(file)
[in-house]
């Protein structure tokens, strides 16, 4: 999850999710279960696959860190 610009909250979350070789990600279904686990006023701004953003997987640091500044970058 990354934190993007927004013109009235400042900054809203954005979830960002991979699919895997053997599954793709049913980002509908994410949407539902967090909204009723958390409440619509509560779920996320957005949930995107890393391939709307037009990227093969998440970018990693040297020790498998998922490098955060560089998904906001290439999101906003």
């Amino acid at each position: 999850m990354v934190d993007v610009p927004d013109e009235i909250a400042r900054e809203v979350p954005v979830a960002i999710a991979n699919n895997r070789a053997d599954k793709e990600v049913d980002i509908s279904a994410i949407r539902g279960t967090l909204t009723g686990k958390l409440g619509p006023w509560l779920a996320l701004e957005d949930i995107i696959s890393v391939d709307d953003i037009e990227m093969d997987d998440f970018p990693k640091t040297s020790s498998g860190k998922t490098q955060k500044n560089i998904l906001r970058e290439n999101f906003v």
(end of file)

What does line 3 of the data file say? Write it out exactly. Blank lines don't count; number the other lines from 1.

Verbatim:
């Amino acid at each position: 999850m990354v934190d993007v610009p927004d013109e009235i909250a400042r900054e809203v979350p954005v979830a960002i999710a991979n699919n895997r070789a053997d599954k793709e990600v049913d980002i509908s279904a994410i949407r539902g279960t967090l909204t009723g686990k958390l409440g619509p006023w509560l779920a996320l701004e957005d949930i995107i696959s890393v391939d709307d953003i037009e990227m093969d997987d998440f970018p990693k640091t040297s020790s498998g860190k998922t490098q955060k500044n560089i998904l906001r970058e290439n999101f906003v």